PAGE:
Sir Derek Wanless NatWest's chief executive,pleads for a long-term approach to financial literacy.
SHOULD business be interested in and understand education? Is there a business case to devote time and resources to develop views and programmes which can be used to assist learning and raise standards? If a business does get involved, would education professionalswelcome this new influence and listen?
My experience is that the answers are Yes, Yes and Yes. Why? The world is changing and the future of our society is not something that any of us can ignore. The long-term success of any business is based on investment in the future.
Millennium musing is an ever-growing industry, but technological change, competitive pressures and, not least, the way in which financial decisions are shifting from the state or company responsibility to the individual means that the world will be a very different place. Business has a perspective and a role in shaping the future based on its practical experience. It has an interest and duty to share its perspective with others, which is why I chair Business in the Community's education leadership team.
An example of the need to work in partnership with education can be found in the financial services sector. Financial choices are a good thing, but individuals need to be equipped with the right skills mix to be able to make effective decisions, be they financial or otherwise. Our success as a business is built on the ability of our customers to manage their finances effectively. It is, therefore, imperative that we help invest in the right learning opportunities for young people and to look at how we might bring a useful extra perspective to the learning process. After all, young people are our customers and staff of the future.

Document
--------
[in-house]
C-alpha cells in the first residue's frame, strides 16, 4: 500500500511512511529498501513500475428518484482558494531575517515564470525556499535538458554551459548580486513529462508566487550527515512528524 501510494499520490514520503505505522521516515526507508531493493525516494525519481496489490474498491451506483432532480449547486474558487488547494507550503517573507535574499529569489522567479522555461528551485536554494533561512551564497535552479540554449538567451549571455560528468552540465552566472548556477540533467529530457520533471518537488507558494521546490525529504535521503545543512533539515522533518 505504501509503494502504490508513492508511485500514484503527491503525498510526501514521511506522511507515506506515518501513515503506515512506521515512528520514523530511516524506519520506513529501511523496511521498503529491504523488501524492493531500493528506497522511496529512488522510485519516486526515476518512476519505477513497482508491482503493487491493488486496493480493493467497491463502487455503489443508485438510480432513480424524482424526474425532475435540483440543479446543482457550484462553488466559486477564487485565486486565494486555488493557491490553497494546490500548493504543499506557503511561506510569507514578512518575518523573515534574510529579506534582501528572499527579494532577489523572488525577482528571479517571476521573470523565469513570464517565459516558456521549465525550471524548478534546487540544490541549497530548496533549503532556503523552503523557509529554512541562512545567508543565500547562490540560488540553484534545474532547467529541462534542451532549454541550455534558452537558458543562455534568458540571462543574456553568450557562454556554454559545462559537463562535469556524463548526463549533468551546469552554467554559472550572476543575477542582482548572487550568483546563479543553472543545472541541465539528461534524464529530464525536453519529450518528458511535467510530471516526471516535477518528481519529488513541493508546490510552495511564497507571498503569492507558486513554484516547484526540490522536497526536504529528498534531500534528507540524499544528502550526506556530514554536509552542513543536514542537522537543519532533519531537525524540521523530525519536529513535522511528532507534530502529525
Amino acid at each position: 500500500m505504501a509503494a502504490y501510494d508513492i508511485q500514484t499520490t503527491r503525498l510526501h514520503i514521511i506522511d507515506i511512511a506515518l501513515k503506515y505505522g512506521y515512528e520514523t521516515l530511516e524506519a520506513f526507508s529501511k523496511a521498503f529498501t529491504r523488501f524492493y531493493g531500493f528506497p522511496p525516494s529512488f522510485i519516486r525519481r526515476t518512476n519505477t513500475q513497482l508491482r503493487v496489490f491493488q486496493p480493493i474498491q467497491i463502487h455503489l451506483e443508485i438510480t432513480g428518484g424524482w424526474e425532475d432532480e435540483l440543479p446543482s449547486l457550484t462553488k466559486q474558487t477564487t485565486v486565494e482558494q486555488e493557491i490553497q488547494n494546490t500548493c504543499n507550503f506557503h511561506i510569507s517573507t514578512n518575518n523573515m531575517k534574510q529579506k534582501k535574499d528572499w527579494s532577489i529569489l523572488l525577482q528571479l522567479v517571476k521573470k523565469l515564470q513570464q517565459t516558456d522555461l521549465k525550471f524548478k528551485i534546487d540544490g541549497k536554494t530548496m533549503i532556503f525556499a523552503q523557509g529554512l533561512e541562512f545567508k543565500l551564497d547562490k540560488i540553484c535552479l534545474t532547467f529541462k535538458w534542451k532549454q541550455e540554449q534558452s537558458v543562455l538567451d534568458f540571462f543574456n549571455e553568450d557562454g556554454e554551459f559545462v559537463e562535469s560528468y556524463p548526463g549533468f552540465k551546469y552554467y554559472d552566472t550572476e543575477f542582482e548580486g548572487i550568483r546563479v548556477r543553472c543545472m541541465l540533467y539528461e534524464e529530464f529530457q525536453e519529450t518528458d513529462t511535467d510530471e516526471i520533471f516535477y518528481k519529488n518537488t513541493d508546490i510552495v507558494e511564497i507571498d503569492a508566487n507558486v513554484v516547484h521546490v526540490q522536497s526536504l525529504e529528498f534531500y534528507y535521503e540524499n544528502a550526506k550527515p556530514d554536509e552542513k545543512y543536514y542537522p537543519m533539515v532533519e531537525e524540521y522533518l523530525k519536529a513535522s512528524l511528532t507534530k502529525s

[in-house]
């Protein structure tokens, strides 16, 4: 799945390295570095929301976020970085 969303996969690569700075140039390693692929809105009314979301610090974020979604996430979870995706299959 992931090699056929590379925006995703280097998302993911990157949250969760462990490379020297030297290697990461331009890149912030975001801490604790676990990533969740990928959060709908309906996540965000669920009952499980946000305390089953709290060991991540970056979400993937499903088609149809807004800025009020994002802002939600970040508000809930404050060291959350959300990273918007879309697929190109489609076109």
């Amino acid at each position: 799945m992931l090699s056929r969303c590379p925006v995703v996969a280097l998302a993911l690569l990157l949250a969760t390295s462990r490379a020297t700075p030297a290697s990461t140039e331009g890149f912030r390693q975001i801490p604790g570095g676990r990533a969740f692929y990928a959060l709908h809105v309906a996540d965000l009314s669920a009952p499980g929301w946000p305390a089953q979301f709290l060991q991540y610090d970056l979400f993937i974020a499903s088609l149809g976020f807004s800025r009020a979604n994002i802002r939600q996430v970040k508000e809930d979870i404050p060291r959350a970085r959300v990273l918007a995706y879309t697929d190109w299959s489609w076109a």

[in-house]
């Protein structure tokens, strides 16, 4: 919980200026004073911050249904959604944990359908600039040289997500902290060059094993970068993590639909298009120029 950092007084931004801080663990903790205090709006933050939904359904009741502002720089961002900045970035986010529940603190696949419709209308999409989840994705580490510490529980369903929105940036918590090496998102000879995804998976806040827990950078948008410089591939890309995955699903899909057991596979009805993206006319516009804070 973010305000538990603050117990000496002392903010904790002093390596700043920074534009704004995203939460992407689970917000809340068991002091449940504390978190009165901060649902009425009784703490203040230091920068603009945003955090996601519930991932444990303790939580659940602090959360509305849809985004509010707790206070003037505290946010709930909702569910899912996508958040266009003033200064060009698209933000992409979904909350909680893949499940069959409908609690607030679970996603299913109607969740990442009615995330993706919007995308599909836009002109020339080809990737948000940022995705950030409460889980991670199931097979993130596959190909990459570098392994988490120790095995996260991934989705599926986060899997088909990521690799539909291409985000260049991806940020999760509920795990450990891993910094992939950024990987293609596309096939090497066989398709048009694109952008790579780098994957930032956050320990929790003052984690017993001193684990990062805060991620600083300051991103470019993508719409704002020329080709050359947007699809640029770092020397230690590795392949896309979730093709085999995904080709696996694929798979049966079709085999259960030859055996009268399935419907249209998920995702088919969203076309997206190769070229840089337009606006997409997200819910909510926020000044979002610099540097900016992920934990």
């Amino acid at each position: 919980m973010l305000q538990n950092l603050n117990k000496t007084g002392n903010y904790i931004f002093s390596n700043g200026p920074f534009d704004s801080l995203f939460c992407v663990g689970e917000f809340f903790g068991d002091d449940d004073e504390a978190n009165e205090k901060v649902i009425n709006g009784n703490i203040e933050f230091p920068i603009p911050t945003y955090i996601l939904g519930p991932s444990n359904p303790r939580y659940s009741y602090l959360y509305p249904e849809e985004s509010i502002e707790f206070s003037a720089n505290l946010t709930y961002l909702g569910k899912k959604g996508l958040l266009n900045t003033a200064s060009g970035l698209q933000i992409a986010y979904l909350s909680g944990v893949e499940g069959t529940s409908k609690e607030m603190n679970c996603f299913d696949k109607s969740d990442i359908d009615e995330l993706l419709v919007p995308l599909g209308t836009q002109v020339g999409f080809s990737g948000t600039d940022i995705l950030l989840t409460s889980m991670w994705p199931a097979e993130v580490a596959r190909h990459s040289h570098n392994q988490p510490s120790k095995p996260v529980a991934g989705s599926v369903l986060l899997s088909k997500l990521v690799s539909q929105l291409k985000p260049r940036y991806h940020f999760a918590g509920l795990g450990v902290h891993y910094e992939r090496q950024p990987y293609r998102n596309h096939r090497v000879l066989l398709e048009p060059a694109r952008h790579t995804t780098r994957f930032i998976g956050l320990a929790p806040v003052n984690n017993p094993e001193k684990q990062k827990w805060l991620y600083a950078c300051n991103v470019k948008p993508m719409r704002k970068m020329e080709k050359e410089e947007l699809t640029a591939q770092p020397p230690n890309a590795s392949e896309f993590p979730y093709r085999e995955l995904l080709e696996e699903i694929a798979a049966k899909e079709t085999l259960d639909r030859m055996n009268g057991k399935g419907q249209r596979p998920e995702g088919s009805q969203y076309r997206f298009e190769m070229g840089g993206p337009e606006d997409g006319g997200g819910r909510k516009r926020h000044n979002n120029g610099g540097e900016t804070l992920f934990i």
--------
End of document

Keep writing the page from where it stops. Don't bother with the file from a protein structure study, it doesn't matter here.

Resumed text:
This is why NatWest has invested considerable effort in research and consultation into financial literacy. As a result we developed our own programme to promote financial literacy skills in young people: Face 2 Face with Finance. This secondary school programme emerged from a partnership with educationists and is delivered in the classroom. Our staff invest their time and practical experience by going into schools to work with teachers in its delivery.
This is not simple because it is often easier for a business just to write a cheque or come up with a new education pack. However, money alone has only limited value: it is our staff who are the depository of real knowledge and who can provide the living proof that there is a practical world out there. This approach has proved successful as more than half of secondary schools have registered to participate.
Our purpose is to help raise standards. Initial evaluation by the National Foundation for Educational Research has shown that Face 2 Face is already making a measurable difference. This was possible because we engaged education professionals. We are now seeking ways of going further and playing our full part by engaging in the wider public policy debate.
Raising standards is a concern for everybody and we believe we are playing our part in building an understanding of financial literacy learning. Businesses have a voice and should use it. Although many things are uncertain about the new Millennium, one thing is certain: we will continue to make a positive contribution.